Newspaper article The Canadian Press

Editorial Exchange: Smart Advice for Trudeau on Senate Reform

Newspaper article The Canadian Press

Editorial Exchange: Smart Advice for Trudeau on Senate Reform

Article excerpt

Editorial Exchange: Smart advice for Trudeau on Senate reform


An editorial from the Toronto Star, published March 14:

Justin Trudeau is committed to creating a modern, non-partisan Senate. He took the first step as Liberal leader when he removed all senators from his party's caucus, making them independent legislators. As prime minister, he has promised to follow a merit-based process in appointing new senators.

That's fine as far as far as it goes, says Senator Dennis Patterson, the former premier of Nunavut. But it won't democratize the upper house of Parliament. Senate membership still requires that an individual own property worth at least $4,000 and have a minimum net worth of $4,000.

These qualifications may not seem onerous. But they exclude all Canadians who rent apartments or homes, live in condos (they don't own the land), reside on aboriginal reserves (they don't have title to their land), or take a vow of poverty to join a religious order. Moreover, they signal to the members of Trudeau's advisory board that financial assets - not skills, contributions to the community, or a desire to serve the public - should guide their recommendations.

"It's elitist, it's inequitable and particularly for my region, it excludes the vast majority of residents from eligible for even being considered," he told the Star's Joanna Smith after tabling a private member's bill that would amend the 149-year old section of the Constitution that governs Senate appointments to set more inclusive criteria.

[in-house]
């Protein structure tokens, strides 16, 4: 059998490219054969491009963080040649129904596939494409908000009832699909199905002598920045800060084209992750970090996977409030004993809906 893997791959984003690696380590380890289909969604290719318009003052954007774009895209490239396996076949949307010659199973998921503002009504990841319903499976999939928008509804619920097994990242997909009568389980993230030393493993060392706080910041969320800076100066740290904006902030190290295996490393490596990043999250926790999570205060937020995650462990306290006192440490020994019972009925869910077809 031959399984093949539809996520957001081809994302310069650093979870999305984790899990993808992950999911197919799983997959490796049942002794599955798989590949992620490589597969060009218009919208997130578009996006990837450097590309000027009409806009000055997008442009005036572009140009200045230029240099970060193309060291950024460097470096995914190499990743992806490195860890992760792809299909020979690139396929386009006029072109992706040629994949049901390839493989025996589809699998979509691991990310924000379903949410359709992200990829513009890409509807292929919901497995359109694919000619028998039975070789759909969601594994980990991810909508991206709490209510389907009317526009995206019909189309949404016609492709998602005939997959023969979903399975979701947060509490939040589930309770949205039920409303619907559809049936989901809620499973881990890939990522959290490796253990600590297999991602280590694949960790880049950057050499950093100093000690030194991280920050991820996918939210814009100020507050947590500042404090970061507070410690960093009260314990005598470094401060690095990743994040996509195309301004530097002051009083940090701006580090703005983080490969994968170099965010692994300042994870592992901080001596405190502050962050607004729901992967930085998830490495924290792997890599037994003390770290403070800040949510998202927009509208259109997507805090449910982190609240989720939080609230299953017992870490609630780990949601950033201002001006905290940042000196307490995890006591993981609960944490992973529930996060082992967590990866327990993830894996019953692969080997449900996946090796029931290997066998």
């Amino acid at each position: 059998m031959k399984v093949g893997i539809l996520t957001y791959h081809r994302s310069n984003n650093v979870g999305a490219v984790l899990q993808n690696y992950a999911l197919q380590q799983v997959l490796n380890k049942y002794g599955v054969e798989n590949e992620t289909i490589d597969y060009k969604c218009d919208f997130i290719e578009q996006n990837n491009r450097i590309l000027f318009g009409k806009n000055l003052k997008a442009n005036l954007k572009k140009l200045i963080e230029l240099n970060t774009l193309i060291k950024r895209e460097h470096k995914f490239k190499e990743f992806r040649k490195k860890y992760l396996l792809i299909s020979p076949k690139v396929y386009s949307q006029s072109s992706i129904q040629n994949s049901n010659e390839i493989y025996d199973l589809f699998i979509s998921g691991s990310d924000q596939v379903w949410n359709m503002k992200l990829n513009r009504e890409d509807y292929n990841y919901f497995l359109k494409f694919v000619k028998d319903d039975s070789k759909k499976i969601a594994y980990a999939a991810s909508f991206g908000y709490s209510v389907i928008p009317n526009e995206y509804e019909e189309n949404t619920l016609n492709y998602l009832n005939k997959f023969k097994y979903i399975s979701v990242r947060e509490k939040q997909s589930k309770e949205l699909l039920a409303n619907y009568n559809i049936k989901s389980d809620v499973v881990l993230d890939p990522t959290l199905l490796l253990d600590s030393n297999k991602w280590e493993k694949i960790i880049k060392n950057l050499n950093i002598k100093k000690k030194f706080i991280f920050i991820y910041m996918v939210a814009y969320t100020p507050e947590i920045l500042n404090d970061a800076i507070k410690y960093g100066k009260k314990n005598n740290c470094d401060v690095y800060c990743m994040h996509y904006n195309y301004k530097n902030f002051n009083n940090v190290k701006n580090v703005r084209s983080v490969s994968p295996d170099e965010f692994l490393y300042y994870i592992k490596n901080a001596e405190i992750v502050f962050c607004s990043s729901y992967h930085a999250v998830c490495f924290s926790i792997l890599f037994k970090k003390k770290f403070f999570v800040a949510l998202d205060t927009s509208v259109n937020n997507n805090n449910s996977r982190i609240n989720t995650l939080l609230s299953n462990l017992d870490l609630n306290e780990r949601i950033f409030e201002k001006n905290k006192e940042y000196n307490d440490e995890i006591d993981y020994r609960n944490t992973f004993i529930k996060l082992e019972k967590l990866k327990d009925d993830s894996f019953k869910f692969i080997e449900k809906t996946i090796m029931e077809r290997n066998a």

Nationally, it excludes approximately a third of the population, including many who are working hard to fight poverty and homelessness, speak out for people with disabilities and raise public awareness of the needs of the marginalized.

Changing Canada's Constitution is notoriously difficult, as past governments that tried to revamp - or abolish--the Senate have found. But Patterson, who practised law before entering politics, believes the amendment he is proposing could be made with a resolution from the House of Commons and Senate, supported by the legislatures of provinces to which it applies (which would exclude Quebec, which has its own Senate selection criteria). …

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